Dec 31, 2013 7:31 AM GMT
When tech companies wouldn’t cooperate on surveillance, the spies bugged and hacked them like everyone else. Maybe now they’ll fight for privacy.
The National Security Agency’s sprawling surveillance architecture has long been enabled by cozy partnerships with private sector technology and telecommunications firms. But the honeymoon may be ending, as the continuing disclosures from Edward Snowden’s trove of classified documents make it increasingly clear how fundamentally opposed the interests of Fort Meade and Silicon Valley really are. By doing their best to prove the paranoid right, NSA is undermining the essential trust on which American tech companies depend.
Imagine, for instance, the reaction of a Microsoft engineer reading in Germany’s Der Spiegel this weekend, that NSA was vacuuming up automated error-reporting messages from the company’s software as a way of identifying targets and sizing them up for attack. They’d even mocked up a parody version of the company’s familiar dialog box: “This information may be intercepted by a foreign sigint system to gather detailed information and better exploit your machine.” One more reason for users worldwide to be wary of the very system Microsoft relies on to improve and secure its software. Microsoft’s Internet Explorer browser is also singled out as “especially popular with the NSA hackers”—which is to say, especially vulnerable.
The same story also has fresh details about the QUANTUM system used by NSA’s elite hacker corps, known as Tailored Access Operations (TAO), to target computers for intrusion by hijacking ordinary Web browsing sessions. One cheerful document notes that the system has had its “greatest successes” hijacking the services of Facebook and Yahoo—a fact that executives at those companies may not be so quick to celebrate. Mark Zuckerberg can at least take comfort in knowing that NSA has also spoofed the popular social networking site LinkedIn as part of a campaign targeting a Belgian telecommunications company.
American hardware manufacturers have reason to groan too now—a companion piece noted that the agency has “burrowed its way into nearly all the security architecture made by the major players in the industry—including American global market leader Cisco and its Chinese competitor Huawei, but also producers of mass-market goods, such as US computer-maker Dell.” TAO hackers have also developed specialized software designed to exploit vulnerabilities in hard drives manufactured by Western Digital, Seagate, Maxtor and Samsung—all but Samsung are U.S. firms.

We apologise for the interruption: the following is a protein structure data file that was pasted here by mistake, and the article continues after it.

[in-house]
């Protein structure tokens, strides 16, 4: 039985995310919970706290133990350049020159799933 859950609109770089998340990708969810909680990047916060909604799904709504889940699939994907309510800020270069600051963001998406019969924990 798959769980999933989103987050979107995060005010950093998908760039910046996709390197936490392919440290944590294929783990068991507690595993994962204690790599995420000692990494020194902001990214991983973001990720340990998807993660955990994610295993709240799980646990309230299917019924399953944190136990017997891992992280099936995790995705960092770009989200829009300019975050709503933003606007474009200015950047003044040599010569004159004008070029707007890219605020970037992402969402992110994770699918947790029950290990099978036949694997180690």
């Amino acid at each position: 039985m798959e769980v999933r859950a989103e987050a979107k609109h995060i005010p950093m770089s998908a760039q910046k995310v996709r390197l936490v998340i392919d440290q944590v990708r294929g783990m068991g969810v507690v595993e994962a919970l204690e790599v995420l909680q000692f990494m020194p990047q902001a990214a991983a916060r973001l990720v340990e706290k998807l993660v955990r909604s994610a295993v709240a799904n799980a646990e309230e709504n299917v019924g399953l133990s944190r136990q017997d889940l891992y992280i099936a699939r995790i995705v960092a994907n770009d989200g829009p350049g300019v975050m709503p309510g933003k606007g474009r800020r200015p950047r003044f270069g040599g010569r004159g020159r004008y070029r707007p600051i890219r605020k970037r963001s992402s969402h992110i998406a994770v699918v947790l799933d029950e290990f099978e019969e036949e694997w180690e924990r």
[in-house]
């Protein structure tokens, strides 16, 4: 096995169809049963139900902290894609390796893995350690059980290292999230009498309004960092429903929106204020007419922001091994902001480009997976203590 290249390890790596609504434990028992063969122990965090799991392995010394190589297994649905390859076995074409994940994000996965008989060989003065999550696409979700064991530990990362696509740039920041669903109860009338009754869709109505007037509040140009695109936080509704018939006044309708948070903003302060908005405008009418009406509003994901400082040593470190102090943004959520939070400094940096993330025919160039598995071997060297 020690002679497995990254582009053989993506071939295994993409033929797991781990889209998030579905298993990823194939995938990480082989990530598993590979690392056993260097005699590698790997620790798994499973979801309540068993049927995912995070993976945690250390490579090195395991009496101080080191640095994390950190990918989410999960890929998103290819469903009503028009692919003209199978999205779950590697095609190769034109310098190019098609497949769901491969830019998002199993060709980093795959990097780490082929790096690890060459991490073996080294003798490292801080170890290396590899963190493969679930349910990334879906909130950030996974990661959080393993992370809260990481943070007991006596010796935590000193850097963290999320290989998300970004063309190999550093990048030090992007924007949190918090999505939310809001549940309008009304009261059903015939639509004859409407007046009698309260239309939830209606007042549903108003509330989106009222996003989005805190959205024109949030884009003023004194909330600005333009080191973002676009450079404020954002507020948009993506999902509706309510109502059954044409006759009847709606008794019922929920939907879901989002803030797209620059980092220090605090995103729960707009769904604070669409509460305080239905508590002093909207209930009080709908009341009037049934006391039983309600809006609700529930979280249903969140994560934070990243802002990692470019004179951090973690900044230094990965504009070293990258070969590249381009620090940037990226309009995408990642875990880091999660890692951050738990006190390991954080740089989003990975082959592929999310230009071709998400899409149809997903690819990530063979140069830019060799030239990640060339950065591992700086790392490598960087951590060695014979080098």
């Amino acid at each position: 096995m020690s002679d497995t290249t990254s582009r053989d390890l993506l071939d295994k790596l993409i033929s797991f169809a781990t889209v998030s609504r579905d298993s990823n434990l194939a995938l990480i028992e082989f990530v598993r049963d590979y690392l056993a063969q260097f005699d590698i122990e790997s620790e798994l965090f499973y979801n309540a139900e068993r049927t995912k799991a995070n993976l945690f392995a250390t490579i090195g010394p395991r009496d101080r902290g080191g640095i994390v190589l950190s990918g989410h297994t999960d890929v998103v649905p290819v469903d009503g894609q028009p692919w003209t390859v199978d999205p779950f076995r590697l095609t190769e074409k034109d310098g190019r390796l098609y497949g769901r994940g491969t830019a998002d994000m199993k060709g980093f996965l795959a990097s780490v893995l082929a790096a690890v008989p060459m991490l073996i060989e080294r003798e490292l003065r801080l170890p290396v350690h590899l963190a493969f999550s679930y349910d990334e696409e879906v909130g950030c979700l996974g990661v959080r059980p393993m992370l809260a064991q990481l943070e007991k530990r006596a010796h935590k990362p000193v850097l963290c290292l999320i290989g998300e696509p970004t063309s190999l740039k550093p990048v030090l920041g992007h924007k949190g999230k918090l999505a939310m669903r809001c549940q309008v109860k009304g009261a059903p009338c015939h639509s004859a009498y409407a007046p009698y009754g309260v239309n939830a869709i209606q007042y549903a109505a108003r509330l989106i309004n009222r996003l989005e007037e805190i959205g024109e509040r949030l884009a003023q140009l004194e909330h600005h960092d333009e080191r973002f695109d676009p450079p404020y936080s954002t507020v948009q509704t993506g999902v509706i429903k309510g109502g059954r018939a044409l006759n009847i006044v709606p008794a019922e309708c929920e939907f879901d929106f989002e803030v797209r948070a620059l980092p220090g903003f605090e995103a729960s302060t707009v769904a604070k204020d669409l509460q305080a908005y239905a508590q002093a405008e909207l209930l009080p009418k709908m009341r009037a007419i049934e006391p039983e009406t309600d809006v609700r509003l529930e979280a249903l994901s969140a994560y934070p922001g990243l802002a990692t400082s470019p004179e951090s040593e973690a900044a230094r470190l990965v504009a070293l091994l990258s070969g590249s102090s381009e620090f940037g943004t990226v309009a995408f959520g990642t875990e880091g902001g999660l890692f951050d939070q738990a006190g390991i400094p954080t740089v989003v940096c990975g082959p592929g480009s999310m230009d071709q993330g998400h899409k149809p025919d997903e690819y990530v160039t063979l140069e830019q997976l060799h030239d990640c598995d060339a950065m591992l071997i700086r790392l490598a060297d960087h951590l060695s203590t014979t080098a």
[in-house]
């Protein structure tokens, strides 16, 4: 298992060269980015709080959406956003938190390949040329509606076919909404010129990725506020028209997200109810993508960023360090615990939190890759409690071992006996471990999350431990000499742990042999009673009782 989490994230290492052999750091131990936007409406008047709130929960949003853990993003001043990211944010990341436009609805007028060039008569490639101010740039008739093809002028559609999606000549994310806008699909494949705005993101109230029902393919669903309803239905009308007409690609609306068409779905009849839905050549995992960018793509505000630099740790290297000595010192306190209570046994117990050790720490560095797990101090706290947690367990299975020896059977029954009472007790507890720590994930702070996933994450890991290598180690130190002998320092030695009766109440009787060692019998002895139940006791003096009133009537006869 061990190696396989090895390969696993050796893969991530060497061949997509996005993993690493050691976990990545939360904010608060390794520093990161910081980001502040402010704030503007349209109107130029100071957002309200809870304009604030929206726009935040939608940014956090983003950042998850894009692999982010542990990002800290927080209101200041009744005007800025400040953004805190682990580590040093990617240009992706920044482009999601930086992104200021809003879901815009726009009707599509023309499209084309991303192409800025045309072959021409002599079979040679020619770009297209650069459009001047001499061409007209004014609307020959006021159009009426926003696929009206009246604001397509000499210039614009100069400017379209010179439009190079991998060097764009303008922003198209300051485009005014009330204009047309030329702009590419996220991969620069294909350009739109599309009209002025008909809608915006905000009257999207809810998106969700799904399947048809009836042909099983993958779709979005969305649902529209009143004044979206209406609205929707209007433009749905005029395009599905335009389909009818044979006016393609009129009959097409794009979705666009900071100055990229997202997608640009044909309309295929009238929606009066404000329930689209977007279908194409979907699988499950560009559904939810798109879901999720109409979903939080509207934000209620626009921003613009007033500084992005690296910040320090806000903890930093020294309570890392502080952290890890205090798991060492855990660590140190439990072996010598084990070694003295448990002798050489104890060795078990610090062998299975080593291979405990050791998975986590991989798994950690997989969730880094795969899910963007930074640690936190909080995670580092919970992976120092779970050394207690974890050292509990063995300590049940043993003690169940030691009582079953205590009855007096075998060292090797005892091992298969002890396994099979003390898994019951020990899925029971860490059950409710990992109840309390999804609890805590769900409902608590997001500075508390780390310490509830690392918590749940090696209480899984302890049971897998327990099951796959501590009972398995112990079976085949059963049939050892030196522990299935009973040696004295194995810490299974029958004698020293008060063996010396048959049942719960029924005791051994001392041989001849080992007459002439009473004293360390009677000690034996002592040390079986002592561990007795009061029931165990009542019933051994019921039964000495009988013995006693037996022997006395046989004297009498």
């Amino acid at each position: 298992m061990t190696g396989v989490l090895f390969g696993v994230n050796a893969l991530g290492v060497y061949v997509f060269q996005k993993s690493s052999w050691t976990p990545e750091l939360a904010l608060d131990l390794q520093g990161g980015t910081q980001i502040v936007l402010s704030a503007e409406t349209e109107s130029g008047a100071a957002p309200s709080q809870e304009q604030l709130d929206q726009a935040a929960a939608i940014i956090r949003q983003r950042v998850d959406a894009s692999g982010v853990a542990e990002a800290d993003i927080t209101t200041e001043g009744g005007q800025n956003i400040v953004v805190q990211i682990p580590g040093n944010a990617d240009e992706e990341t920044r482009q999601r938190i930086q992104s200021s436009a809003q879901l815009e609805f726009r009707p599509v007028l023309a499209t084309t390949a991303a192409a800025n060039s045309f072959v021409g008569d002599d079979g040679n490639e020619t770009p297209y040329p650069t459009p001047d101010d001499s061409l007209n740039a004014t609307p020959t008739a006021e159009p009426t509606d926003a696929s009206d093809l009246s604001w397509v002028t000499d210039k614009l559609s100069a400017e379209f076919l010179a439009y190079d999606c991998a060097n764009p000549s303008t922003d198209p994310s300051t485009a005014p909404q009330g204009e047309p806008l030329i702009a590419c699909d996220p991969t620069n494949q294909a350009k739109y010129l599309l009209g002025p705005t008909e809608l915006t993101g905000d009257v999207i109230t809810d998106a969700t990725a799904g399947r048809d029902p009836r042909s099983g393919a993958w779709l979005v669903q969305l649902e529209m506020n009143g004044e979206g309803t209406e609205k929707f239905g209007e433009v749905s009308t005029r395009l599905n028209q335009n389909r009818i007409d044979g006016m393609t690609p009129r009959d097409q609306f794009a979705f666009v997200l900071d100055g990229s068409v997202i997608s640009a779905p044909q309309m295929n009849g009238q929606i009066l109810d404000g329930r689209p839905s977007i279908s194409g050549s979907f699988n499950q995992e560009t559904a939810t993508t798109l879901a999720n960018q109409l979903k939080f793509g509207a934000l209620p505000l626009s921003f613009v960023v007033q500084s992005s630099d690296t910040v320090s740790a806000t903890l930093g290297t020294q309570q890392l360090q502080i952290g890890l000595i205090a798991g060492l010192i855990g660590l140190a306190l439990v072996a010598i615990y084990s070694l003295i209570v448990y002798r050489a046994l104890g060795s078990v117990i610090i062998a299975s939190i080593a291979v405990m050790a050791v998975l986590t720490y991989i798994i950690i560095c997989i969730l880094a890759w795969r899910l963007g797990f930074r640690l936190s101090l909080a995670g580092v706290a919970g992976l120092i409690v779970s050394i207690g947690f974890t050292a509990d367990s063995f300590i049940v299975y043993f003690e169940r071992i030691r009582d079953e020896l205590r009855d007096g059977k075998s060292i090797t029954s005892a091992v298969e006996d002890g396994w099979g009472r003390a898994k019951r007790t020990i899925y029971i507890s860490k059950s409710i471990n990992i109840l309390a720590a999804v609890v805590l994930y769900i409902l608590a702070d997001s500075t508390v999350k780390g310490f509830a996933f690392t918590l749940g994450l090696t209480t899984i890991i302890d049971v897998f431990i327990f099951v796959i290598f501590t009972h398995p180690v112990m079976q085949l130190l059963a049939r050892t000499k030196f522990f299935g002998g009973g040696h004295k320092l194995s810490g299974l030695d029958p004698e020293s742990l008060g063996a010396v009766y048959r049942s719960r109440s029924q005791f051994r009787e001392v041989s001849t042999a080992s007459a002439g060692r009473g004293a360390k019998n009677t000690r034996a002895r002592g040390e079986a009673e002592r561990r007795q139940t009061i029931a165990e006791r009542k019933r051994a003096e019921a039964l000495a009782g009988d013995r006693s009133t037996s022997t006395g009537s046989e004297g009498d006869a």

Though TAO specializes in compromising “endpoint devices,” the Spiegel story makes clear that they’re not just interested in bugging individual terrorists’ laptops, but in much bigger game: “servers, workstations, firewalls, routers, handsets, phone switches,” and industrial control systems. Why waste time on retail spying when you can hack an entire platform or telecommunications network? As the numbers makes clear, NSA’s philosophy is to build as many backdoors as it can, on the theory that you never know what will come in handy down the road. Spiegel reports that an astonishing “85,000 computers worldwide are projected to be infiltrated by the NSA specialists by the end of this year”—four times the number compromised as of 2008. Soon, NSA hopes to deploy a system capable of simultaneously managing “millions of implants.”
Tech companies have ample reason to fear that their own machines are included in that tally. When NSA’s hunger for data isn’t sated by the limited information that “partner” companies willingly provide through the front door, via programs like PRISM, the spy juggernaut is only too happy to build a back door. Executives at one U.S. “partner,” Google, were outraged to learn in November that they were victims as well: Their overseas data centers had been compromised to allow NSA to vacuum up user data in bulk.
Earlier this month, it was American security firm RSA’s term to feel the knife in its back, when Reuters reported that NSA had leveraged a $10 million contract with the firm to get an insecure algorithm entrenched by default in one of the company’s security suites. As President Obama’s own handpicked surveillance review group concluded in a recent report, such broad efforts to enable easier surveillance also undermine user security—and the trust American firms rely on.
Long before these latest disclosures, one think tank estimated that American cloud-computing providers alone stand to lose up to $35 billion over three years thanks to declining global trust in the wake of the Snowden stories, and analysts with Forrester Research have suggested the figure could be far higher.
Like the CIA’s shortsighted and widely-condemned effort to use a vaccination program in Pakistan as cover to collect DNA samples from Osama bin Laden’s family in Abbottabad, NSA’s blunderbuss approach myopically serves short-term intelligence goals without considering the broader consequences for U.S. technology companies when—inevitably—it proves impossible to keep large scale, systemic surveillance secret forever.
Little wonder, then, that a group of major technology companies earlier this month jointly declared the “urgent need” for surveillance reform. As Microsoft VP Brad Smith put it: “People won’t use technology they don’t trust. Governments have put this trust at risk, and governments need to help restore it.” As each new story confirms that fear, NSA’s erstwhile partners have new reasons to fight for stronger privacy protections.